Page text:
Tuesday, May 3, 2011

Steve Reich at Carnegie Hall

On Saturday evening, the filmmaker and I ventured into the city for a Steve Reich concert at Carnegie Hall; his aunt had been kind and generous enough to purchase tickets for us all a few months back, and I have been anxiously awaiting the event ever since. Carnegie Hall alone is a beautiful sight to behold; a traditional architectural design, the ceilings are high, the palette white white subtle gold detailing, and the seats a rich red velvet. We sat in the steep balcony area, which afforded eagle views of the large stage beneath and the musicians gracing it, and a perfect view of their movements as they played their instruments. This view proved particularly valuable during the opening concert piece, a mallet-based composition with four percussionists on xylophones, each holding four mallets, each striking in perfect synchrony, as though marionettes controlled up above by a single hand.

Although I enjoyed each piece immensely, the harrowing highlight of the performance was definitely the world premiere of WTC 9/11, a piece commemorating the ten-year anniversary of that fateful day and the lives of the men, women, and children that were cruelly extinguished. Spanning across four distinct movements, a string quartet played, both solemnly and frenetically, overlaid with recordings from the survivors, both from the midst of the day's tragedies and later reflections on the spiritual and social implications. In short, my words cannot and will never do this piece, or this experience, justice; as the musicians drew their bows across the concluding notes, I could not speak, move, or breathe, did not want to speak, move, or breathe. Life, as always, propels forward; after a moment of silence, of solace, of somber remembrance and reverence, the audience applauded thunderously, continued chatter and took their intermission, the musicians left the stage.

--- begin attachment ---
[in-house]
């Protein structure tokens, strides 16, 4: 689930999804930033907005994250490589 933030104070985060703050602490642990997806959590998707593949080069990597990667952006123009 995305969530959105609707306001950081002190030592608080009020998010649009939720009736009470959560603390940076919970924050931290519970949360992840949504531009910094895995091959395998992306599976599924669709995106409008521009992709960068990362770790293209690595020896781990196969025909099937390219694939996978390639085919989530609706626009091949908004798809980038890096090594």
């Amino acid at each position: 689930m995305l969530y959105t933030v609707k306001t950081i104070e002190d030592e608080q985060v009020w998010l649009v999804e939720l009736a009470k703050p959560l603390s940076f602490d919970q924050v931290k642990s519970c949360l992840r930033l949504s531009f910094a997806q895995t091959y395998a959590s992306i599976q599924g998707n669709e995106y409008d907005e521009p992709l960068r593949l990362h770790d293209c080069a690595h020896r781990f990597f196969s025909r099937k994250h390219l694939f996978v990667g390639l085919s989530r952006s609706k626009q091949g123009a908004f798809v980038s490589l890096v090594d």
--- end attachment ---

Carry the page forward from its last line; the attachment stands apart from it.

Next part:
For weeks prior to September 11, 2001, when I was just embarking on my high school and adolescent journey, I had vague yet notable violent dreams, and frequently awoke from slumber agitated and afraid. That morning, after again a tumultuous and upsetting dream, my stomach was heavy and I was nervous for the start of the day, some irrational feeling of danger encroaching my world. Following this performance, all forms of popular media exploding, the world discovered a certain integral terrorist leader had been killed in action during a meticulously orchestrated raid by United States Marines. Coincidences can be funny.

I highly recommend, if you have the opportunity, seeing this performance live; if minimalist contemporary classical does not interest, the passionate cries of human turmoil and struggle, and human love, inherent to the human condition, will surely touch your heart and mind, course through the body's blood and neuronal channels.

With tickets for such an exciting event purchased so far in advance, I had ample time to plan an outfit; alas, the weather did not cooperate perfectly, and my original dress seemed too summertime. A tiger patterned Diane von Furstenberg dress, which, despite its short sleeves, strikes me as a winter appropriate piece due to the neutral tones; as such, it is a great transition dress for those evenings when the sun is out and sets, but the wind grows chill, and tights are still a necessity.

Vintage Ferragamo black satin shoes, with gold and bow detailing, as well as a precious kitten heel.

To complete the look, some vintage gold earrings with two spheres, small and large, and some warm earth toned eyeshadow.

No comments:

Post a Comment